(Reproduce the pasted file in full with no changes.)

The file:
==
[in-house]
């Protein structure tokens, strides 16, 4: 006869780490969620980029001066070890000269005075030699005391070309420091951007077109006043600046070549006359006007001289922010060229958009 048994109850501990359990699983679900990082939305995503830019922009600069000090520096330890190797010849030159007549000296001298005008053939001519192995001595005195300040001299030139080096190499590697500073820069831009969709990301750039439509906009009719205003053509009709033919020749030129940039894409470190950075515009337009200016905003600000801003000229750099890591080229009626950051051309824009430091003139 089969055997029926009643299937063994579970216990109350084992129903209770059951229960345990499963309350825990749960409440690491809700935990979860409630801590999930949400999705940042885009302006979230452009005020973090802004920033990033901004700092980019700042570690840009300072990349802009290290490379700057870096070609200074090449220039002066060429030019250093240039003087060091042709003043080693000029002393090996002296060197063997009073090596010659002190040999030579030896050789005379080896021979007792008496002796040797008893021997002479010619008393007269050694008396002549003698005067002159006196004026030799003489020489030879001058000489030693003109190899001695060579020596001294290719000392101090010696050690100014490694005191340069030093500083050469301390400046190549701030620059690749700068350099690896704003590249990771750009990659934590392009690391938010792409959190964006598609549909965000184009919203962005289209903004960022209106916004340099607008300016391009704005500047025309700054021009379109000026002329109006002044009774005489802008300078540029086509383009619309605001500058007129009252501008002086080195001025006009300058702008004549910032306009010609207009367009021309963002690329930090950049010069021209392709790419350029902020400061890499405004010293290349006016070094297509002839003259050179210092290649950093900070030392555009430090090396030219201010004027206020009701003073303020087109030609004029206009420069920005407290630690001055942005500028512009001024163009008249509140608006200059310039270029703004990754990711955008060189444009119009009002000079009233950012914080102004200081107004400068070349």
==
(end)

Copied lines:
[in-house]
């Protein structure tokens, strides 16, 4: 006869780490969620980029001066070890000269005075030699005391070309420091951007077109006043600046070549006359006007001289922010060229958009 048994109850501990359990699983679900990082939305995503830019922009600069000090520096330890190797010849030159007549000296001298005008053939001519192995001595005195300040001299030139080096190499590697500073820069831009969709990301750039439509906009009719205003053509009709033919020749030129940039894409470190950075515009337009200016905003600000801003000229750099890591080229009626950051051309824009430091003139 089969055997029926009643299937063994579970216990109350084992129903209770059951229960345990499963309350825990749960409440690491809700935990979860409630801590999930949400999705940042885009302006979230452009005020973090802004920033990033901004700092980019700042570690840009300072990349802009290290490379700057870096070609200074090449220039002066060429030019250093240039003087060091042709003043080693000029002393090996002296060197063997009073090596010659002190040999030579030896050789005379080896021979007792008496002796040797008893021997002479010619008393007269050694008396002549003698005067002159006196004026030799003489020489030879001058000489030693003109190899001695060579020596001294290719000392101090010696050690100014490694005191340069030093500083050469301390400046190549701030620059690749700068350099690896704003590249990771750009990659934590392009690391938010792409959190964006598609549909965000184009919203962005289209903004960022209106916004340099607008300016391009704005500047025309700054021009379109000026002329109006002044009774005489802008300078540029086509383009619309605001500058007129009252501008002086080195001025006009300058702008004549910032306009010609207009367009021309963002690329930090950049010069021209392709790419350029902020400061890499405004010293290349006016070094297509002839003259050179210092290649950093900070030392555009430090090396030219201010004027206020009701003073303020087109030609004029206009420069920005407290630690001055942005500028512009001024163009008249509140608006200059310039270029703004990754990711955008060189444009119009009002000079009233950012914080102004200081107004400068070349």